Ex-Resorts World Sentosa executive gets jail for corruption

People walk past a logo of Resorts World Sentosa.
People walk past a logo of Resorts World Sentosa.PHOTO: REUTERS

SINGAPORE - A former assistant director of Resorts World Sentosa (RWS) was sentenced to 22 weeks' jail and ordered to pay a penalty of $39,000 on Thursday (June 29) for corruption.

Alex Ong Boon Chuan, 45, now a businessman, is out on $80,000 bail, pending his appeal against conviction and sentence.

He was convicted on May 23, after a seven-day trial, of five charges of corruptly getting bribes of between $1,000 and $16,000 from Mr Kenneth Ng Soon Yong, now 49, a director of Mecflou, between July 2010 and May 2011 in return for not delaying progress payments to Mecflou.

Mecflou was the subcontractor for mechanical works for a project at Universal Studios Singapore (USS).

Ong was the zone manager in charge of the construction and installation of the Transformers theme ride at USS, and his job scope included approving progress payments for work done.

The mechanical and electrical engineering contractor of the project was Cyclect Electrical Engineering, which subcontracted the mechanical works to Mecflou.

Deputy Public Prosecutor Jiang Ke-Yue had argued that Ong acted with guilty knowledge when he took loans from Mr Ng, intending to capitalise on his position.

Ong, he said, knew that getting loans from a subcontractor of the project was a conflict of interest and in breach of RSS's code of conduct, but proceeded to do so.

Mr Ng gave the loans corruptly as an inducement for Ong not to delay progress payments, and even falsified documents to make false expense claims for the loans, and conceal the corrupt loans.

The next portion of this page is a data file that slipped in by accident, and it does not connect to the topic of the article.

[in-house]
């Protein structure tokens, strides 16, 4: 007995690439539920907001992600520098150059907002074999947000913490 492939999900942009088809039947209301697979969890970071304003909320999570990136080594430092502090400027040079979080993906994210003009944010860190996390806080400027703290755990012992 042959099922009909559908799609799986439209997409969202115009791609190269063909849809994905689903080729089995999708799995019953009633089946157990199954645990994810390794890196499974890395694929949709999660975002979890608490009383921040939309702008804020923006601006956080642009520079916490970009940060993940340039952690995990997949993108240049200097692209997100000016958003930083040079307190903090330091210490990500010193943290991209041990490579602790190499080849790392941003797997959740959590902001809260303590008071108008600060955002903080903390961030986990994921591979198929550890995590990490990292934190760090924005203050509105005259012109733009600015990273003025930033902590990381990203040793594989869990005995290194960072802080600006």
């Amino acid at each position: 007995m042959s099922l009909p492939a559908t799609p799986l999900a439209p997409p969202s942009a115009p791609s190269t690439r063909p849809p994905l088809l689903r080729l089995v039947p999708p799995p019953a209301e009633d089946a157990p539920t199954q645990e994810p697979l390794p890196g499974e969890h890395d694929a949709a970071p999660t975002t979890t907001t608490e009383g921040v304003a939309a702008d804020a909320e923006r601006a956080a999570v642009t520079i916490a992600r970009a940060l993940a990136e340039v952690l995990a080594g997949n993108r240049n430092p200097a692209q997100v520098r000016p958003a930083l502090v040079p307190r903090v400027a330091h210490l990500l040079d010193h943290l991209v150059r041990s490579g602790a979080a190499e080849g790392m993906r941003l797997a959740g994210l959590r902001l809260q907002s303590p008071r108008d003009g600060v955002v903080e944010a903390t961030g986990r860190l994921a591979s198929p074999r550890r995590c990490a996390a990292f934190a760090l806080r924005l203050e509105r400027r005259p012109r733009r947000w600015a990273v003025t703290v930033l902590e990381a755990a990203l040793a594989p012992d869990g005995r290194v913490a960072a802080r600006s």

Mr Ng was sentenced to a total of 18 weeks in October 2015 after pleading guilty.

Ong's key defence was that he had acted under a "moral obligation" to repay the joint account that he shared with his wife.

DPP Jiang asked the court to impose 24 weeks' jail on Ong.

He disputed the defence that Ong was motivated by a "moral obligation" to repay the joint account. The evidence showed that this defence was "wholly illogical, and cannot be believed".

The evidence also showed that Ong was motivated by greed as both he and his wife were earning substantial salaries, and he had said he was never in financial difficulty.

The DPP did not push for a penalty, saying investigations were unable to ascertain whether the loans were repaid.

But Ong's lawyer Chua Eng Hui said the defence position was that the loans were fully repaid at the time.

He argued that parity of sentence should not be followed in this case. His client should not be punished worse than Mr Ng, who had an additional offence of falsifying documents.

Furthermore, he said no party, except for Mecflou, suffered damages.

In imposing the penalty, District Judge Jasvender Kaur said based on the evidence, she made the finding that there had been no repayment.

Ong could have been jailed for up to five years and/or fined up to $100,000 for each charge.